5. In this case the evidence discloses that both the plaintiff and the defendant have remarried since the grant of their respective divorces; and while this would not within itself constitute such a change in condition adversely affecting the welfare of the child as would require a change of its custody ( King v. King, 202 Ga. 838, 44 S. E. 2d, 791), the court was authorized to consider this fact, along with all of the other evidence. Kniepkamp v. Richards, 192 Ga. 509 (supra). The trial court was authorized to find that each of the parties had at different times surreptitiously taken the child from the other; too, that in 1948, when the mother went to Miami to see the child, the father sent the child into another State with his second wife so the mother could not see her; that, in the fall of 1948, the condition of the health of the plaintiff's mother, who is an invalid and was helping to care for the child, became such that she could not help take care of her; and that both the plaintiff and his present wife are employed, the wife absent from home from 8:30 in the morning to 3:30 in the afternoon, and the plaintiff from 8 o'clock in the morning until 5 o'clock in the afternoon, five days a week. The plaintiff testified that he married his present wife April 3, 1948; that, in October, 1948, "Ruth, my present wife, and I were trying to get acquainted together, the three of us--was such a difficult job we decided that Sandra [the child in question] would be better off finishing the school term with her mother so that it would give us a chance to get accustomed to each other. I sent the child to Fort Bragg, North Carolina, to join its mother. The child left Miami in October, 1948, with my consent in order that my wife and I might adjust ourselves together, the three of us, my wife, child, and I were having some trouble in adjusting ourselves." It appears that the child spent the remainder of the school term, 1948-49, with her mother, and returned to the plaintiff in the spring of 1949, at his request; that she was again sent to her mother in 1949, spent the school term of 1949-50 with her mother, and returned in the spring of 1950, the mother contending that this was done under an agreement entered into between the parents that the plaintiff would have the custody of the child during the summer months and the defendant would have her custody during the school term; and that the plaintiff failed to comply with the agreement and return the child in the fall of 1950. The plaintiff denied any such agreement, but admitted refusing to return the child to her mother in the fall of 1950. The child testified that she desired to remain with her mother. Under these circumstances and under the authorities above cited, we cannot say that it was a flagrant abuse of discretion on the part of the trial court to hold that "the child has been moved around enough, it is time for it to settle down," and to award the custody to the mother. McDowell v. Gould, 166 Ga. 670 (144 S. E. 206); Barlow v. Barlow, 141 Ga. 535 (81 S. E. 433); Woodland v. Woodland, 153 Ga. 202 (111 S. E. 673).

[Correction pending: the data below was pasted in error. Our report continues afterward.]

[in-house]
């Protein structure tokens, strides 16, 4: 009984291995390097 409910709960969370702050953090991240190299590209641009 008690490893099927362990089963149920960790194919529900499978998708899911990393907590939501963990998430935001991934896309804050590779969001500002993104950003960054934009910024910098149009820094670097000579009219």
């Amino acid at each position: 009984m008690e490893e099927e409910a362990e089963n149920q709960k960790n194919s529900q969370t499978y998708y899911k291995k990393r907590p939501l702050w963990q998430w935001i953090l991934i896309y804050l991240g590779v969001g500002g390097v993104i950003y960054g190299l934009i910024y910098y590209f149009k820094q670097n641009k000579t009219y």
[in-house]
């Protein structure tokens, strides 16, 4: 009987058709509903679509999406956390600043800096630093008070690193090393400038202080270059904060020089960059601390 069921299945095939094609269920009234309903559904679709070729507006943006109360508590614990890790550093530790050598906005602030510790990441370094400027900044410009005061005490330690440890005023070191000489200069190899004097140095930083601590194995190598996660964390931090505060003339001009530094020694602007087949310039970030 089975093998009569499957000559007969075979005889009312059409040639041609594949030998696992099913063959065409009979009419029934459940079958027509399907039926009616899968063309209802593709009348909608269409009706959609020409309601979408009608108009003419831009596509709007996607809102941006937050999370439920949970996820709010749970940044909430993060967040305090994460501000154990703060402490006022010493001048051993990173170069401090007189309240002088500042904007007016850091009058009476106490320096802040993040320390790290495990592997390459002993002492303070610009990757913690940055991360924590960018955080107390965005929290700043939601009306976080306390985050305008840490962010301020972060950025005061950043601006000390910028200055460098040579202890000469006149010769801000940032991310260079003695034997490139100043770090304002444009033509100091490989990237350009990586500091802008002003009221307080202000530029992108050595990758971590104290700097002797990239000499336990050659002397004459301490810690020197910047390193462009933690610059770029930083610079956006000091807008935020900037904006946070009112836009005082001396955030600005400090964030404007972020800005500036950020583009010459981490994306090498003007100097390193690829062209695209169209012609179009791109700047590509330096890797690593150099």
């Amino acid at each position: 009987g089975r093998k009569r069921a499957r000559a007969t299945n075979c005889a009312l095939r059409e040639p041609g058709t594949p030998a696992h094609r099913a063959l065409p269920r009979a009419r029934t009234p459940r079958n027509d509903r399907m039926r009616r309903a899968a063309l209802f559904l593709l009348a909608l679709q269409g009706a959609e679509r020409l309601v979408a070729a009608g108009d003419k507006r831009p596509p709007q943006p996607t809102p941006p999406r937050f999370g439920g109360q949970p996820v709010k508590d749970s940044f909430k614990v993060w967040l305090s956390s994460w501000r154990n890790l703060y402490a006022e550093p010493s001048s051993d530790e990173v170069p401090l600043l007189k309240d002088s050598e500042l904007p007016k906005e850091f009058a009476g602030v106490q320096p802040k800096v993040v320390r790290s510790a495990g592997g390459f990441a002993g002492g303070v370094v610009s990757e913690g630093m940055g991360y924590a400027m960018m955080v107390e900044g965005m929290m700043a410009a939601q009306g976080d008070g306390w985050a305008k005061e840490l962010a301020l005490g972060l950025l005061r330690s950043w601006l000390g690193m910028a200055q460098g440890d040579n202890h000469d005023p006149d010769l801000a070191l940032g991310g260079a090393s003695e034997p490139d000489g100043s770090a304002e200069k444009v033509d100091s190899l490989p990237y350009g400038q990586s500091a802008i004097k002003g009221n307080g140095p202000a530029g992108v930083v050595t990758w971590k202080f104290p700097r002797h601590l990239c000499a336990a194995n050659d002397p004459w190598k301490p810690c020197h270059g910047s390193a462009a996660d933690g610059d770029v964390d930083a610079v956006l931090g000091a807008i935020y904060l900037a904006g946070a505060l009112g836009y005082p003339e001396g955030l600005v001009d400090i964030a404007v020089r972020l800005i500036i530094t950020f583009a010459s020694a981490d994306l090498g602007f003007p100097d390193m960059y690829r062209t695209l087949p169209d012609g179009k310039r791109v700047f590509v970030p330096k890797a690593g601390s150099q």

Foley, Chappell, Kelly & Champion, for defendant.
W. Stanford Willis, for plaintiff.
Saturday May 23 05:33 EDT